The City of Jacksonville has released an update on the 250,000 sewer spill from the Barden Wastewater Pump Station on September 7.
Officials report that disciplinary action has been initiated against some employees who failed to notice the issue that led to the spill.
Officials state when "the remnants of Tropical Storm Lee came across the area it produced an electrical storm that caused a power surge that caused the interrupter circuit to trip out as designed. Once this circuit tripped out, the pumps stopped running causing sewage to fill up the gravity lines and eventually lead to the overflow upstream of the lift station. Conditions were monitored at a City control point but employees did not notice that the pumps were not running after the surge."
A new control and monitoring system was approved by the city council in January. The city is now expediting efforts to put the system in place to improve the alarm status to help prevent further issues.
Below is the news release from the City of Jacksonville.
"Update on the September 7, 2011 Incident
A Public Discussion
This report is intended to provide the public with information about actions that led to the release of approximately 250,000 gallons of wastewater upstream from the City of Jacksonville’s Barden Wastewater Pump Station September 7, 2011, what the City of Jacksonville learned about that wastewater release and what actions the City will take to prevent such releases in the future.
At 4:06 PM, September 7, 2011 a plant operator noticed that the pumps at the station had not operated for some time. City staff found a flow of wastewater upstream from the station about 4:15 PM. At that time, a pump in the station was not running. It was quickly restored to an operating status and immediately efforts began for cleanup of the site.
The Pump Station
The pump station is located off Marine Boulevard near Barden Street. The station serves a large area including parts of Western Boulevard. The station has two pumps that draw on wastewater that has been delivered to the pump station by gravity. Control systems cycle from one pump to the other and report to on-duty operators the status of the pumps.
What Happened To Allow the Overflow
After damage from Hurricane Irene, a temporary control box was installed. This control box was wired to a Ground Fault Interrupter circuit. When the remnants of Tropical Storm Lee came across the area it produced an electrical storm that caused a power surge that caused the interrupter circuit to trip out as designed. Once this circuit tripped out, the pumps stopped running causing sewage to fill up the gravity lines and eventually lead to the overflow upstream of the lift station. Conditions were monitored at a City control point but employees did not notice that the pumps were not running after the surge.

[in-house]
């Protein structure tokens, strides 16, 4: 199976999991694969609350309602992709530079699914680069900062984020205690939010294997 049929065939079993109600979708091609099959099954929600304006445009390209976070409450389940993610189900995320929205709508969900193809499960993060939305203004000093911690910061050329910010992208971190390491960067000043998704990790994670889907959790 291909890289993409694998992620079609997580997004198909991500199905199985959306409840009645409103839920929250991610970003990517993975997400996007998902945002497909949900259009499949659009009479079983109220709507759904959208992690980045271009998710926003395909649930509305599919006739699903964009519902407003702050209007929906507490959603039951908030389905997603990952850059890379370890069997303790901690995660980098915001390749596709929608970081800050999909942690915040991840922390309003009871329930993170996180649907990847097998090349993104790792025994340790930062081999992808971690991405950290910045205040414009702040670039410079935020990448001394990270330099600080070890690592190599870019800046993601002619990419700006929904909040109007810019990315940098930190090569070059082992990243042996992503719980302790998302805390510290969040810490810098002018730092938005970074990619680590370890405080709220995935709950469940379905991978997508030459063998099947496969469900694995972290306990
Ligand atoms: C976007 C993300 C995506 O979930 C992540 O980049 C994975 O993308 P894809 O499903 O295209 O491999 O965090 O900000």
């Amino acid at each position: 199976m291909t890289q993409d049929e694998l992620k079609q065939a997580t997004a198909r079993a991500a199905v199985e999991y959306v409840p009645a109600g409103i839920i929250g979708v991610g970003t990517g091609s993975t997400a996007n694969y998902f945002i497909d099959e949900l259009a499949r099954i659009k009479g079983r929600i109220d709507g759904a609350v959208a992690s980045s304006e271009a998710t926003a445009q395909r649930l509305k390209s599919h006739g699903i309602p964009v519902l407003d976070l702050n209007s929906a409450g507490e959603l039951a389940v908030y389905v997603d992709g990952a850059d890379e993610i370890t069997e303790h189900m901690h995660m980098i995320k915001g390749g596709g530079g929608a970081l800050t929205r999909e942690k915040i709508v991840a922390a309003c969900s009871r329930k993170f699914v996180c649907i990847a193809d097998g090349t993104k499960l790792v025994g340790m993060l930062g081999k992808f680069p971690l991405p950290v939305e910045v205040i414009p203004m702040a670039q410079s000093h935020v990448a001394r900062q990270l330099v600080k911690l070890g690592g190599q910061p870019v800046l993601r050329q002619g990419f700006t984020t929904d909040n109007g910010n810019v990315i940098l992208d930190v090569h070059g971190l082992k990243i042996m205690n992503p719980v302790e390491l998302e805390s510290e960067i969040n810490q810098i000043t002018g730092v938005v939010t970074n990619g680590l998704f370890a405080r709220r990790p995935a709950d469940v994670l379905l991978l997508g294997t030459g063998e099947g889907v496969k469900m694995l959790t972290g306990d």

Actions the City has Taken
First, City staff restored power to the Ground Fault Interrupter circuit and the pumps began pumping again. Once the pumps started pumping, the overflow stopped. City staff then switched to cleanup and remediation mode. The State was notified of the spill at 7:23 PM on September 7, 2011 and again the morning of September 8. City staff used a jet truck to clean up as much of the spill as possible the night of September 7 and began pulling water samples at 7:30 AM September 8. Under guidance from the State, samples were taken every day from September 8 thru September 11. City Manager, Dr. Richard Woodruff personally contacted two environmental groups who have an interest in the New River to notify them about the overflow and the actions the City has taken.
The City initiated investigation into the incident determined that the failure of some employees to notice the condition led to the continued discharge after the apparent initial electrical surge. Disciplinary action has been initiated as a result of that finding.
In January, the City Council approved funding for a new control and monitoring system. The City Manager has ordered additional efforts in implementing the system in such a manner that alarm status is clearly communicated to operators on duty and to other responsible personnel.
A History of Environmental Protection Actions
The City is proud of the efforts it has taken to improve and protect the environment. The restoration of Wilson Bay habitat and the contributions the City has made toward overall habitat restoration in the New River are part of these actions. The City’s environmentally friendly wastewater land application plant allowed the City to no longer discharge into the New River and was at the time, the largest such plant in the State. Today the City has a full time water quality division that tests public waters in the City and continues the effort at habitat restoration.
The City is also engaged in regular public education campaigns through the Jacksonville-Onslow Government television channel, newspaper and utility bill inserts, the City calendar, public events, flyers and web based information to discourage the placement of any item in the wastewater stream other than human waste and toilet paper.
The City of Jacksonville regrets that this action occurred. The City Manager and senior staff are taking actions to work to avoid this type of incident from occurring again. The City continues to work to take actions to minimize spills and to maintain our environment."